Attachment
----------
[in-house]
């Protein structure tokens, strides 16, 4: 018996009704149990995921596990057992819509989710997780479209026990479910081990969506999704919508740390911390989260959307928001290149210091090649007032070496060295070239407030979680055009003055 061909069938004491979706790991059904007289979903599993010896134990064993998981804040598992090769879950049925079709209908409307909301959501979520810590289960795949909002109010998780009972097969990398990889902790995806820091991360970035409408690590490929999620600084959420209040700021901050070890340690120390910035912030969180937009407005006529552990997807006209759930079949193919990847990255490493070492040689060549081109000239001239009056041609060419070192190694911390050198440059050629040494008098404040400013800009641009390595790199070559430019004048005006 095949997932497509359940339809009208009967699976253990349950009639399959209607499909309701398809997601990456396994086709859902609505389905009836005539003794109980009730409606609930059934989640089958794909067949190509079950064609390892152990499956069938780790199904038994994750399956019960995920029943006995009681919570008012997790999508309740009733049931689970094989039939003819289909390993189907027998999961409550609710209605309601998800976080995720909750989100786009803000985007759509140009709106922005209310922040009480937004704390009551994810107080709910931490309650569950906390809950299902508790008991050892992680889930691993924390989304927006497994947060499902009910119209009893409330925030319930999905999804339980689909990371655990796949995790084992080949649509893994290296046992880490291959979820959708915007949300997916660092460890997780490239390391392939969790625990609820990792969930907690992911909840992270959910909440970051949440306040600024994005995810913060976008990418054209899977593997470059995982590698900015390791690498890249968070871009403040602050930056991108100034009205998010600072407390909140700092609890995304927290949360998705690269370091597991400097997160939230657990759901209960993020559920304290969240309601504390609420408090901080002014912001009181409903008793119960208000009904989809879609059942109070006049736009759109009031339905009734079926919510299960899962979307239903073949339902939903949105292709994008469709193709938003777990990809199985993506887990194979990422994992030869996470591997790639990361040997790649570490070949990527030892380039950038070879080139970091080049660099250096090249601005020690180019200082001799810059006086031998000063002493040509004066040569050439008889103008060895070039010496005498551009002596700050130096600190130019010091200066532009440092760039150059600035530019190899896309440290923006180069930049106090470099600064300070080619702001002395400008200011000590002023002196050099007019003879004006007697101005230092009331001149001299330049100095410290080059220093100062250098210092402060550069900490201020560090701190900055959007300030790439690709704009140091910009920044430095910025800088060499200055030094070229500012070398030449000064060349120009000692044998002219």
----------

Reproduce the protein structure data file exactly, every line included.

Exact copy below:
[in-house]
């Protein structure tokens, strides 16, 4: 018996009704149990995921596990057992819509989710997780479209026990479910081990969506999704919508740390911390989260959307928001290149210091090649007032070496060295070239407030979680055009003055 061909069938004491979706790991059904007289979903599993010896134990064993998981804040598992090769879950049925079709209908409307909301959501979520810590289960795949909002109010998780009972097969990398990889902790995806820091991360970035409408690590490929999620600084959420209040700021901050070890340690120390910035912030969180937009407005006529552990997807006209759930079949193919990847990255490493070492040689060549081109000239001239009056041609060419070192190694911390050198440059050629040494008098404040400013800009641009390595790199070559430019004048005006 095949997932497509359940339809009208009967699976253990349950009639399959209607499909309701398809997601990456396994086709859902609505389905009836005539003794109980009730409606609930059934989640089958794909067949190509079950064609390892152990499956069938780790199904038994994750399956019960995920029943006995009681919570008012997790999508309740009733049931689970094989039939003819289909390993189907027998999961409550609710209605309601998800976080995720909750989100786009803000985007759509140009709106922005209310922040009480937004704390009551994810107080709910931490309650569950906390809950299902508790008991050892992680889930691993924390989304927006497994947060499902009910119209009893409330925030319930999905999804339980689909990371655990796949995790084992080949649509893994290296046992880490291959979820959708915007949300997916660092460890997780490239390391392939969790625990609820990792969930907690992911909840992270959910909440970051949440306040600024994005995810913060976008990418054209899977593997470059995982590698900015390791690498890249968070871009403040602050930056991108100034009205998010600072407390909140700092609890995304927290949360998705690269370091597991400097997160939230657990759901209960993020559920304290969240309601504390609420408090901080002014912001009181409903008793119960208000009904989809879609059942109070006049736009759109009031339905009734079926919510299960899962979307239903073949339902939903949105292709994008469709193709938003777990990809199985993506887990194979990422994992030869996470591997790639990361040997790649570490070949990527030892380039950038070879080139970091080049660099250096090249601005020690180019200082001799810059006086031998000063002493040509004066040569050439008889103008060895070039010496005498551009002596700050130096600190130019010091200066532009440092760039150059600035530019190899896309440290923006180069930049106090470099600064300070080619702001002395400008200011000590002023002196050099007019003879004006007697101005230092009331001149001299330049100095410290080059220093100062250098210092402060550069900490201020560090701190900055959007300030790439690709704009140091910009920044430095910025800088060499200055030094070229500012070398030449000064060349120009000692044998002219």